A Zimbabwean high court ordered police on Monday to immediately refrain from assaulting, harassing and arresting journalists providing coverage during the coronavirus lockdown.
“The High Court has granted the Media Institute of Southern Africa (MISA) Zimbabwe a relief order interdicting police from harassments, arrests and detentions of journalists while carrying out their lawful duties.
“The High Court has also ordered police to recognize 2019 press cards and to not interfere with the work of journalists on the basis that their press cards were issued in 2019,” MISA-Zimbabwe said in a statement.
The police have also been ordered to ensure that a statement by the Zimbabwe Media Commission (ZMC) about the validity of the 2019 press cards is communicated to all police stations in Zimbabwe.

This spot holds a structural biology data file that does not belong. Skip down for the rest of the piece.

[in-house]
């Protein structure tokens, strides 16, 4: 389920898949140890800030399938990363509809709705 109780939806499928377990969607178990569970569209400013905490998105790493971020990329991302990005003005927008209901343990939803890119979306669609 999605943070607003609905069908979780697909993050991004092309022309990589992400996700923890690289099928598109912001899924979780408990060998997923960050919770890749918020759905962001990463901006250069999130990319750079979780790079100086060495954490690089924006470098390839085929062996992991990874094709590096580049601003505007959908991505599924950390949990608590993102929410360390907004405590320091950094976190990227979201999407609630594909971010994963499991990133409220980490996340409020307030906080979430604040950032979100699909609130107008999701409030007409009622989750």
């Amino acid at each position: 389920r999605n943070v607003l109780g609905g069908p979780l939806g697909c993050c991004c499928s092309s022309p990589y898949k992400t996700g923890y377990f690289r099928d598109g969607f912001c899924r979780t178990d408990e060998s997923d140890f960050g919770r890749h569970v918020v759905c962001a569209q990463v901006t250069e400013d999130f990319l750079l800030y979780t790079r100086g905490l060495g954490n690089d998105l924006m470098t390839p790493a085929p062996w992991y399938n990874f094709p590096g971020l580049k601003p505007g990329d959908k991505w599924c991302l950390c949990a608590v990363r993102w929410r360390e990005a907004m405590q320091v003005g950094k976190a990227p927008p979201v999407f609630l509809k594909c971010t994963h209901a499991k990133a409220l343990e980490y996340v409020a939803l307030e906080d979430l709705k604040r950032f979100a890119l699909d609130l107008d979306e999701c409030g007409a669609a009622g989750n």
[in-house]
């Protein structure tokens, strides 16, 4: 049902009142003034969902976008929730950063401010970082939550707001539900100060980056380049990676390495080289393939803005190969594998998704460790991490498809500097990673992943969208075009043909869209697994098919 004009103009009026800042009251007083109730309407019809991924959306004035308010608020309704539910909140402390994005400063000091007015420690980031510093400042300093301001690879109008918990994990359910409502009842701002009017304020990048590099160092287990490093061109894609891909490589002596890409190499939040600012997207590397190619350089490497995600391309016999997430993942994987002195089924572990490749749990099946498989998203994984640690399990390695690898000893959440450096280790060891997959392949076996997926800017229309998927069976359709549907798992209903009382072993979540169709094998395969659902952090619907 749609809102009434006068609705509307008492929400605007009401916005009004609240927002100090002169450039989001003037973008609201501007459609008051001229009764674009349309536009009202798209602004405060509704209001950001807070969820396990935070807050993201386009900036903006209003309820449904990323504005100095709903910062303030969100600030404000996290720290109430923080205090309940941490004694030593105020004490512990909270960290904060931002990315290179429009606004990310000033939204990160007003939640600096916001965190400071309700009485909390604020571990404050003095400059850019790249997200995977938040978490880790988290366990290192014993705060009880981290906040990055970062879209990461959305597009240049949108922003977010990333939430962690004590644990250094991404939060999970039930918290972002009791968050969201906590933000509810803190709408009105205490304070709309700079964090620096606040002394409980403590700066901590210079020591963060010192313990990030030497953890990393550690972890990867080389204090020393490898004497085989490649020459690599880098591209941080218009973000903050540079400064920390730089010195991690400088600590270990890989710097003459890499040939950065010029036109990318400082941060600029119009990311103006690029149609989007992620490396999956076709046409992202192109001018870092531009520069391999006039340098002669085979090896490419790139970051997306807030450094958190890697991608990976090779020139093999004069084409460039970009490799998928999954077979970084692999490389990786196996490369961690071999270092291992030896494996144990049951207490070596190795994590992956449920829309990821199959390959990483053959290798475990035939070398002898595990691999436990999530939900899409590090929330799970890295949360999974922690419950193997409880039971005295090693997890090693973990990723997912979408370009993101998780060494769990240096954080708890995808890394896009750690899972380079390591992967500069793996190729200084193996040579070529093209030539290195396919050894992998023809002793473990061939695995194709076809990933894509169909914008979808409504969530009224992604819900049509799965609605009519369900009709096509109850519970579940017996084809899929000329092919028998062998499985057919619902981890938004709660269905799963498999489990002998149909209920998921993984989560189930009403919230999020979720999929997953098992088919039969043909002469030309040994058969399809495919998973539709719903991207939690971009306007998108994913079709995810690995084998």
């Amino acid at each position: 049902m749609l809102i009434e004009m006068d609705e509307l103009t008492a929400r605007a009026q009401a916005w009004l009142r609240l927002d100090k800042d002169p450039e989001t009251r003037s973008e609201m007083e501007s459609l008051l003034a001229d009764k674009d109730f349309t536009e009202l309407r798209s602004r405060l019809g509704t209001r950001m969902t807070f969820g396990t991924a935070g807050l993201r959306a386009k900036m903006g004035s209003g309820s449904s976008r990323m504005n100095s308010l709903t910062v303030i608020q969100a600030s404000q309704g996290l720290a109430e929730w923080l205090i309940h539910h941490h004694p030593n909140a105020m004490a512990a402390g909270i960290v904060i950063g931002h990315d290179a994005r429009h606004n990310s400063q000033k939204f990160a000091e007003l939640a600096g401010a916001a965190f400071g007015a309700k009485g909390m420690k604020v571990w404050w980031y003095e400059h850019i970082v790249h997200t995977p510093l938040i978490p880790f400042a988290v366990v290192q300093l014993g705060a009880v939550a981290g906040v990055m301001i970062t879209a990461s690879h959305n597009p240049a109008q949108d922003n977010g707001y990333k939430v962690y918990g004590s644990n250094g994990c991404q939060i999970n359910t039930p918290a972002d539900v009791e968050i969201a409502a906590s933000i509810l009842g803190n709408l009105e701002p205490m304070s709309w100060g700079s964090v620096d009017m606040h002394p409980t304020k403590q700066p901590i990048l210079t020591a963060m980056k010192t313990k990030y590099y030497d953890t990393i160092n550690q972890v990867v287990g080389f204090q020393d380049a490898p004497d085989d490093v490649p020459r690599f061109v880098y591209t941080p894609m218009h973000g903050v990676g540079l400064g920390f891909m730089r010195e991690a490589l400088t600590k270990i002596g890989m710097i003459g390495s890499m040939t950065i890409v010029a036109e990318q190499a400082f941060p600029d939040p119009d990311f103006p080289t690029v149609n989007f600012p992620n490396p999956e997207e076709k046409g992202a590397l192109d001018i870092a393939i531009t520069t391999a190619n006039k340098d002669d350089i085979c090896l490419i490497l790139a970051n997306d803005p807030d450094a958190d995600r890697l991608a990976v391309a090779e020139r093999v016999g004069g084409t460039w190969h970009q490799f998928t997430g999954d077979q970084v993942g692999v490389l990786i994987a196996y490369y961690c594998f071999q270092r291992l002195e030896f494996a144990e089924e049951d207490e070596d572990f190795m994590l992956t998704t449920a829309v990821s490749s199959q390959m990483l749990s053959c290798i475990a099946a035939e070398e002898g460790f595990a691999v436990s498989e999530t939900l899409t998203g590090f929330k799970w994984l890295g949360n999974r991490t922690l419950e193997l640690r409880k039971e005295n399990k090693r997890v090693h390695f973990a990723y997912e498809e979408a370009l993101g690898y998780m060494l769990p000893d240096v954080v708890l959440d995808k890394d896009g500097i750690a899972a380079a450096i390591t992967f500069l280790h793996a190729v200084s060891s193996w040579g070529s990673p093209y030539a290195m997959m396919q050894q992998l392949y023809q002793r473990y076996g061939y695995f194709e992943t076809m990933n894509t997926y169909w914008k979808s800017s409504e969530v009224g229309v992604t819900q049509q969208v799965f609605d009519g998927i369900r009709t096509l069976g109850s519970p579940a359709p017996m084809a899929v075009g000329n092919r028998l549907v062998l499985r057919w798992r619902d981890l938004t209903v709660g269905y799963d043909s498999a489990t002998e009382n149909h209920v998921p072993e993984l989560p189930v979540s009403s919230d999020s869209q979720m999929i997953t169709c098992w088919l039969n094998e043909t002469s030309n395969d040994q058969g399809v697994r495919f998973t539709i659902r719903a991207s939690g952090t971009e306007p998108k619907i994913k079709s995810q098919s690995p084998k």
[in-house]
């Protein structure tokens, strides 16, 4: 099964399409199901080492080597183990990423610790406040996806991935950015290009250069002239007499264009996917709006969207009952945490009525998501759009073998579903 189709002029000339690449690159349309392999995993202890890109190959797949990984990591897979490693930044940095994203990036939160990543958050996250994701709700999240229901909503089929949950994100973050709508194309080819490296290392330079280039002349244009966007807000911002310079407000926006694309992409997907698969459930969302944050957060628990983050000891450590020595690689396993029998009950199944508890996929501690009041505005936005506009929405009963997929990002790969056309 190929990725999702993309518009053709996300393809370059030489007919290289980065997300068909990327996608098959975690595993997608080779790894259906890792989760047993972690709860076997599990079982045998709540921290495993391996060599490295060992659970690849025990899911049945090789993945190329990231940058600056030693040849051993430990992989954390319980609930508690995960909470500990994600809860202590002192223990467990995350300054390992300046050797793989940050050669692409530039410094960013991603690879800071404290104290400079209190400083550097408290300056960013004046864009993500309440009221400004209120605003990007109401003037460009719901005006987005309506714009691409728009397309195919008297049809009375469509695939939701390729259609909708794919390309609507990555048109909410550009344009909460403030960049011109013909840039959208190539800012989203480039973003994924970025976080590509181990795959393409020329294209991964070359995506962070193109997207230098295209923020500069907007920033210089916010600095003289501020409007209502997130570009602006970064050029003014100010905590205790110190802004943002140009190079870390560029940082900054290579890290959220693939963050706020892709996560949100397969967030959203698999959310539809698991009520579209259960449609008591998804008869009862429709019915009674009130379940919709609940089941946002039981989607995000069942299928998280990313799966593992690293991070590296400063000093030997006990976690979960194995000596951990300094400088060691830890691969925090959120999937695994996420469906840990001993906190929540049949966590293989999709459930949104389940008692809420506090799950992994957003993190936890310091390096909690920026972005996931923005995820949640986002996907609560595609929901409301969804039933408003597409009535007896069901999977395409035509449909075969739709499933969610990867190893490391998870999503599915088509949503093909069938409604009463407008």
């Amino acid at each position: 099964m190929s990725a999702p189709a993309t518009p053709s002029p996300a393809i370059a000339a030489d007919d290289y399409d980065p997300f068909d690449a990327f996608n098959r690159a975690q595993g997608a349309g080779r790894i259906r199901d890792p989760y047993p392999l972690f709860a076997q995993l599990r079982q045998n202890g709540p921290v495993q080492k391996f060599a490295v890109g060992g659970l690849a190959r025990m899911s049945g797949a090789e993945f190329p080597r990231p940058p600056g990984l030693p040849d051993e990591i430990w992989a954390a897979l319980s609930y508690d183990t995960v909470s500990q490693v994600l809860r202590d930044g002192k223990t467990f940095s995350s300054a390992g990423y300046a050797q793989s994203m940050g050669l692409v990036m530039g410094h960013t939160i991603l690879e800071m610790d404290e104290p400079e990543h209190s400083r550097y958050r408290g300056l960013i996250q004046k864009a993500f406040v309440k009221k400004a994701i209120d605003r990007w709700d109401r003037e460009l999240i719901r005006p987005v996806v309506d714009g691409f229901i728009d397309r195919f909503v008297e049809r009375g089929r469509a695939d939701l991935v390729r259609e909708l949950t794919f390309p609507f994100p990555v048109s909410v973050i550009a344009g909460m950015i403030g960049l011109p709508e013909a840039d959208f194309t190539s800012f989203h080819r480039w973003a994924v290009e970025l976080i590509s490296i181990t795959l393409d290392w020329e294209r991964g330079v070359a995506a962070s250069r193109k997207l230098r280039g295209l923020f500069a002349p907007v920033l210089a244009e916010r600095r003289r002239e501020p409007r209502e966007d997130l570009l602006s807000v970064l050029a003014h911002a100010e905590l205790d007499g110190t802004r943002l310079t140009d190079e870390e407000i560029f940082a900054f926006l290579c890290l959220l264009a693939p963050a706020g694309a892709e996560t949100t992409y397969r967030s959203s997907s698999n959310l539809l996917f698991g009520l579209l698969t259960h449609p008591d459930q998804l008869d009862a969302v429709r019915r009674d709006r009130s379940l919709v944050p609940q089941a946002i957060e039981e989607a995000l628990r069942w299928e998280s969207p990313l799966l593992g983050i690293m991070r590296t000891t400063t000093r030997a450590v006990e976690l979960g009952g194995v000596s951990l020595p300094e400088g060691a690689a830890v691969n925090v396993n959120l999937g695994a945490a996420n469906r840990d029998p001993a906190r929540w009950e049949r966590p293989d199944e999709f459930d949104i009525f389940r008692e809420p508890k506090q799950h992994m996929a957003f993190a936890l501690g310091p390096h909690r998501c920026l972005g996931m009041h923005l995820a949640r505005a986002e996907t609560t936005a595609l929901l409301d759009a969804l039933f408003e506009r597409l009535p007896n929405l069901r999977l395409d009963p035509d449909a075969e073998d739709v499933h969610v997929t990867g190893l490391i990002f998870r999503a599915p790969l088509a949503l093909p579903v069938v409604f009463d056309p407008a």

ZMC is a statutory body that regulates the work of journalists and issues accreditation but are yet to do so for 2020.
Several journalists have expressed concern that they were being hindered from preforming their duties during the lockdown, as police alleged their accreditation cards had expired.
Police also indicated the presidium had not communicated that journalists were an essential service and should be allowed to operate during the lockdown.
At least three journalists are facing miscellaneous charges for operating using 2019 accreditation cards and are out on bail.
This prompted MISA-Zimbabwe to approach the High Court last week.
Zimbabwe has so far tested more than 2,000 people for COVID-19. A total of 25 people have tested positive, three of whom have died and two of whom have recovered.
On Sunday, President Emmerson Mnangagwa extended the country’s lockdown for another 14 days following the expiry of the first 21 days at midnight.Anadolu Agency website contains only a portion of the news stories offered to subscribers in the AA News Broadcasting System (HAS), and in summarized form. Please contact us for subscription options.